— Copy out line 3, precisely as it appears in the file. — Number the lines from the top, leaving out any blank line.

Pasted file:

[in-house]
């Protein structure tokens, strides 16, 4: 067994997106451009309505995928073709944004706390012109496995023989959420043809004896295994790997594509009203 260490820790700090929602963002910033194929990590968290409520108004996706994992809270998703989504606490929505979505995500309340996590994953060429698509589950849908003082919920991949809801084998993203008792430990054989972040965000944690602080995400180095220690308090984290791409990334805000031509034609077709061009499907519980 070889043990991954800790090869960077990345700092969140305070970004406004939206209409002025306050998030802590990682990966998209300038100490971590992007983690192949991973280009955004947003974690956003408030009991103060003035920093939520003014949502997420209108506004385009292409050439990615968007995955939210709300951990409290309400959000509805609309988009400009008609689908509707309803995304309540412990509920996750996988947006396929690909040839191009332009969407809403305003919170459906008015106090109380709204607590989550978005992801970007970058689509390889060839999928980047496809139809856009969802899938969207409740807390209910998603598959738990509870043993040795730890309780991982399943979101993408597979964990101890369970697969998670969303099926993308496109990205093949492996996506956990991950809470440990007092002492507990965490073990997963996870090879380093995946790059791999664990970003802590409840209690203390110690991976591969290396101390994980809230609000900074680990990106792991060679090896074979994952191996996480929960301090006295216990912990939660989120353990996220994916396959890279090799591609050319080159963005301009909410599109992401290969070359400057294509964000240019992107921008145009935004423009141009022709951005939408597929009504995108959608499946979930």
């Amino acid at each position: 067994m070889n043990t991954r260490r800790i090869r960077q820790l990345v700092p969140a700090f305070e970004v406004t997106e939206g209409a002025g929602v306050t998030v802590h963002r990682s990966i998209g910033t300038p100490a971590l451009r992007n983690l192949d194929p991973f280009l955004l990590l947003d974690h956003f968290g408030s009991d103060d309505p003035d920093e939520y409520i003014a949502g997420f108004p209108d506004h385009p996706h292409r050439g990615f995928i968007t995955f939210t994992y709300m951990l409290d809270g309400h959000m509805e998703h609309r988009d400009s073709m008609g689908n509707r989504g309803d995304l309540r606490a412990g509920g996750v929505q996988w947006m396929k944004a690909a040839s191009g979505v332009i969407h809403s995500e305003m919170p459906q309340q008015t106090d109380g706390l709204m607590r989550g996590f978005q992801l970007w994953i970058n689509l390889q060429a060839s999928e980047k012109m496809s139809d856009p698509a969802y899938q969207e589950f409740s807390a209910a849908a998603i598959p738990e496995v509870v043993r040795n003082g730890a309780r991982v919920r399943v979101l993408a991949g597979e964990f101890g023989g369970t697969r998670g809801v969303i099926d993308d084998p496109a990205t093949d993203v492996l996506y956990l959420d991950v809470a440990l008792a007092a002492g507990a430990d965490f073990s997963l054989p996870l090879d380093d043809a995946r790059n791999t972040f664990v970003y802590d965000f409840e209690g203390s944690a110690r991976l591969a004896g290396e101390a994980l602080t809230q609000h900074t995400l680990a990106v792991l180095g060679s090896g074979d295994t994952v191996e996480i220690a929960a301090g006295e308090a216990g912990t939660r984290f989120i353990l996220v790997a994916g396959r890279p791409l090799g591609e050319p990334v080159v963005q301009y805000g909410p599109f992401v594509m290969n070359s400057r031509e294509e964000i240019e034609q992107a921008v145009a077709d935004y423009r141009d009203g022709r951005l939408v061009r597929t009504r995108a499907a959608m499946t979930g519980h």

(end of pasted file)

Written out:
């Amino acid at each position: 067994m070889n043990t991954r260490r800790i090869r960077q820790l990345v700092p969140a700090f305070e970004v406004t997106e939206g209409a002025g929602v306050t998030v802590h963002r990682s990966i998209g910033t300038p100490a971590l451009r992007n983690l192949d194929p991973f280009l955004l990590l947003d974690h956003f968290g408030s009991d103060d309505p003035d920093e939520y409520i003014a949502g997420f108004p209108d506004h385009p996706h292409r050439g990615f995928i968007t995955f939210t994992y709300m951990l409290d809270g309400h959000m509805e998703h609309r988009d400009s073709m008609g689908n509707r989504g309803d995304l309540r606490a412990g509920g996750v929505q996988w947006m396929k944004a690909a040839s191009g979505v332009i969407h809403s995500e305003m919170p459906q309340q008015t106090d109380g706390l709204m607590r989550g996590f978005q992801l970007w994953i970058n689509l390889q060429a060839s999928e980047k012109m496809s139809d856009p698509a969802y899938q969207e589950f409740s807390a209910a849908a998603i598959p738990e496995v509870v043993r040795n003082g730890a309780r991982v919920r399943v979101l993408a991949g597979e964990f101890g023989g369970t697969r998670g809801v969303i099926d993308d084998p496109a990205t093949d993203v492996l996506y956990l959420d991950v809470a440990l008792a007092a002492g507990a430990d965490f073990s997963l054989p996870l090879d380093d043809a995946r790059n791999t972040f664990v970003y802590d965000f409840e209690g203390s944690a110690r991976l591969a004896g290396e101390a994980l602080t809230q609000h900074t995400l680990a990106v792991l180095g060679s090896g074979d295994t994952v191996e996480i220690a929960a301090g006295e308090a216990g912990t939660r984290f989120i353990l996220v790997a994916g396959r890279p791409l090799g591609e050319p990334v080159v963005q301009y805000g909410p599109f992401v594509m290969n070359s400057r031509e294509e964000i240019e034609q992107a921008v145009a077709d935004y423009r141009d009203g022709r951005l939408v061009r597929t009504r995108a499907a959608m499946t979930g519980h």